“Jason usually gets it started and I finish. He comes up with some great lines,” Randall laughs as he explains. “We still write together, on two acoustic guitars.”
“No More Mr. Lucky [released in 2001 and produced by John Keane of Widespread Panic] was my first record for New West Records,” he continues.
Another beautifully written album, it served notice that Randall Bramblett had achieved a new level of songwriting. Soulful blues, jazz, funked up rock and a Southern sensibility meld together in a standout recording.
The album’s opening track, “God Was In the Water,” feels dark and desperate, a spiritual longing or questioning, a feeling of being lost – recurring themes in Randall’s work. Written by Randall and Davis Causey, Bonnie Raitt covered the tune on her 2005 Souls Alike album.
Other notables include the uptempo “Get In, Get Out,” “Lost Energy” and Aching For a Dream, a tune about life choices, Neal Cassady and the Beat generation.
“I called Carolyn, Neal Cassady’s wife,” Randall says. “I found her on the Internet. She had a website devoted to Neal. She objected to my lyrics. She said he didn’t die counting the railroad ties in Mexico. She says Ken Kesey started all that.”
One thing all Randall Bramblett songs have in common is their emotion. I find it impossible to listen without feeling something.They push, they pull. They ask questions. They insinuate. They make me feel. Something.
The date for this year’s show is Saturday, March 10. The show starts at 8 p.m. And it will be SRO. If you don’t have a reservation yet, stop reading and shoot off an email with the number in your party to SouthxSoutheast@aol.com.
Music Feasts are $25 per person ($20 for SxSE annual concert series members).
Admission fees include a range of potluck meals and often homemade dessert (to which you are invited to contribute), wine, beer, soda and coffee. The Myrtle Beach Train Depot is located at 851 Broadway in Myrtle Beach. For more information, or to join the nonprofit group, log onto http://www.southbysoutheast.org.
Remember when I posted about Darden Smith and his songwriting camp for veterans that took place earlier this year in Colorado Springs? Well, his people sent me another press release and I thought I’d share it with you. Right now, he’s in Nashville working on a new album.
The new release is being produced by Jon Randall and Gary Paczosa and will feature some of his more recent music (written in the last five years). It includes “Love Calling,” which some of you may have heard on the Sirius Coffee House channel.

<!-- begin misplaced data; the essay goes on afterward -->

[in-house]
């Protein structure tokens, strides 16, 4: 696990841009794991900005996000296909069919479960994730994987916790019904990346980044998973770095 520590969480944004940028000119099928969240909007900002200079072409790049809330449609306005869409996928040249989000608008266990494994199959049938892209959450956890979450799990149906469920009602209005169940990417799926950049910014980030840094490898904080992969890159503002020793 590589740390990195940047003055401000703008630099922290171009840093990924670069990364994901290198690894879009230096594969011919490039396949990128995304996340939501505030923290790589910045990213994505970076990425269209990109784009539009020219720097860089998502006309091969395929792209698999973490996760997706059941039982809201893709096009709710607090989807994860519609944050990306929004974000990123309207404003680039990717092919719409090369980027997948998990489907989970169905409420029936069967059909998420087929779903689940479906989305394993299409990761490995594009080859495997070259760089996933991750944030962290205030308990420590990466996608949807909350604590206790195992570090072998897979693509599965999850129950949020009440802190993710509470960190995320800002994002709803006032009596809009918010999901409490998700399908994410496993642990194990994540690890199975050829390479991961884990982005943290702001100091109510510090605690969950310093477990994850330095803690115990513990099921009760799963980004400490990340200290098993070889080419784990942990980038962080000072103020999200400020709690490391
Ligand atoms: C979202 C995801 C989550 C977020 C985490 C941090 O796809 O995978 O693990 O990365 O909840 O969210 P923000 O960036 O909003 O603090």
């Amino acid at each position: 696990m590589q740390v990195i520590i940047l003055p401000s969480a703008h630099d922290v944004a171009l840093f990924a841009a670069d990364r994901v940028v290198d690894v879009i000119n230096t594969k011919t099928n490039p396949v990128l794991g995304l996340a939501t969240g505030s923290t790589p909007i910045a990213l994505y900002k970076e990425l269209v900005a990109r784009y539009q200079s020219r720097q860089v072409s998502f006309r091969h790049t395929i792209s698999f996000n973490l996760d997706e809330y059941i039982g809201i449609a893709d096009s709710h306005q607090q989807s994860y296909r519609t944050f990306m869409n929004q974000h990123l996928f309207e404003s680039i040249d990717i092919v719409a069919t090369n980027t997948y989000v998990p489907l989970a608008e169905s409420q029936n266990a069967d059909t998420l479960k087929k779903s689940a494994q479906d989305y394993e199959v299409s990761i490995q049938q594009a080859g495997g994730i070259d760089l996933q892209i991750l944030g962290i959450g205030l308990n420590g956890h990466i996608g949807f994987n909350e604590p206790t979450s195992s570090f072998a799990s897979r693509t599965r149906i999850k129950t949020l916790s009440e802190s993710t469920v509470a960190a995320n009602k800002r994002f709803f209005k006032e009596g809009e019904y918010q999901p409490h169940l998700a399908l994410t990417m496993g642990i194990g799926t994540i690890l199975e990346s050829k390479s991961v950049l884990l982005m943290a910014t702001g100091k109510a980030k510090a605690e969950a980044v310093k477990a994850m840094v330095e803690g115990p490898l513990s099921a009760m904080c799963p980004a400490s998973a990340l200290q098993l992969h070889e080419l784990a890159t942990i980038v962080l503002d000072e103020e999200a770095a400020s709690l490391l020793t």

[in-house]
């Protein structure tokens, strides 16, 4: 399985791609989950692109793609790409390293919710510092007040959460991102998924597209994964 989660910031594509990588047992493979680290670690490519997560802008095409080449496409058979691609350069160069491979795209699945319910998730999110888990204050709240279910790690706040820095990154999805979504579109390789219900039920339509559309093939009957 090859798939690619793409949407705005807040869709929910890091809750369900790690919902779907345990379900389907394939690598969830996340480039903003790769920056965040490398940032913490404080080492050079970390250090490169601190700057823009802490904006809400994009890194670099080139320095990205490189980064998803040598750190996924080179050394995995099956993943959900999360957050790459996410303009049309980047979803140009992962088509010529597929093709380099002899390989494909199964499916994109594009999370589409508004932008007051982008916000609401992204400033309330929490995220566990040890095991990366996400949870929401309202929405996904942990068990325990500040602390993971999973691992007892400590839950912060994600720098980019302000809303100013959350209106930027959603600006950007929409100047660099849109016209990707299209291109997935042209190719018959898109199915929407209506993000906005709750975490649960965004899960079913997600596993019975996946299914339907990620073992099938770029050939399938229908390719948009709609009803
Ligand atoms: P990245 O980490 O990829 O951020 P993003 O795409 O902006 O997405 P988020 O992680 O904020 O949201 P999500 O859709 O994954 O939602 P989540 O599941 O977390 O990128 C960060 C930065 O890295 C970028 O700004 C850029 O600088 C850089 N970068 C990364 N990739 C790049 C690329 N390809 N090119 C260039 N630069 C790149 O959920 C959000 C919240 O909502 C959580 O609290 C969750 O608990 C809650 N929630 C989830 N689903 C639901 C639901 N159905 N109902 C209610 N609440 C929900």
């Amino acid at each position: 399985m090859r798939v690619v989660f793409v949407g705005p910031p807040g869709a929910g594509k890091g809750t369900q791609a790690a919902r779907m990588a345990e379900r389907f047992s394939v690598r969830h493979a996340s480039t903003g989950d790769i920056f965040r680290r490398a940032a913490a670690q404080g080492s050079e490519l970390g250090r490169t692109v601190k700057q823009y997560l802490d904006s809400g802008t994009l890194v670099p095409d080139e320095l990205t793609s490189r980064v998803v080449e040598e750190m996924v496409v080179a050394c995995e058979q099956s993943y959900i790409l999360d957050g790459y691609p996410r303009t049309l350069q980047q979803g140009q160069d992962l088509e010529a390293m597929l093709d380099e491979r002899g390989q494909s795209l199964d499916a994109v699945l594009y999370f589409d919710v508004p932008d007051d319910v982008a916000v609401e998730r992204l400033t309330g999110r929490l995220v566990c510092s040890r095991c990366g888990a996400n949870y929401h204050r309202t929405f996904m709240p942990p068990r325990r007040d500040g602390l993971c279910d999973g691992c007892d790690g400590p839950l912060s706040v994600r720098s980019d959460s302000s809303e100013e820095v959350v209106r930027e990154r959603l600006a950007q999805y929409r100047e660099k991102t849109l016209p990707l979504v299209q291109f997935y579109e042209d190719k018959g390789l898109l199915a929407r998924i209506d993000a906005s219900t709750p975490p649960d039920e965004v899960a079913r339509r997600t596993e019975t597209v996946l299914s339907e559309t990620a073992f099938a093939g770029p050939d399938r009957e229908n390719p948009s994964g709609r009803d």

Also on the recording will be “Angel Flight,” which is a collaboration with Radney Foster. It was inspired by volunteer missions of military pilots who return the bodies of those wounded in combat. The song has been performed at memorial services, repatriation ceremonies.
Other co-writers include Gary Nicholson (Vince Gill,“One More Last Chance”), Patty Loveless (“The Trouble with the Truth”), and Montgomery Gentry (“She Couldn’t Change Me”); the late Harley Allen (Blake Shelton’s “The Baby,” Joe Nichols’ “I’ll Wait For You,” and Darryl Worley’s “Awful, Beautiful Life”), Jack Ingram (“Barbie Doll”; and Jay Clementi (“Sweet and Wild” by Dierks Bentley, Darius Rucker’s “Might Get Lucky”).
According to the press materials, “Smith has released a dozen critically acclaimed albums that have achieved broad appeal in both the American and British music scenes, including the most recent Marathon (2010). Praised by All Music Guide and Rolling Stone, his songs have climbed the charts in pip, country and rock genres. Hit singles include “Little Maggie” (Darden Smith, 1988), “Midnight Train” (Trouble No More, 1990), “Loving Arms” (Little Victories, 1993), and “After All This Time” (Sunflower, 2002).”
Darden will continue to record under his own Label, Darden Music. In addition, he has collaborated with photographer Kate Breakey in a 32-page book that pairs the lyrics from “Marathon” with her photography.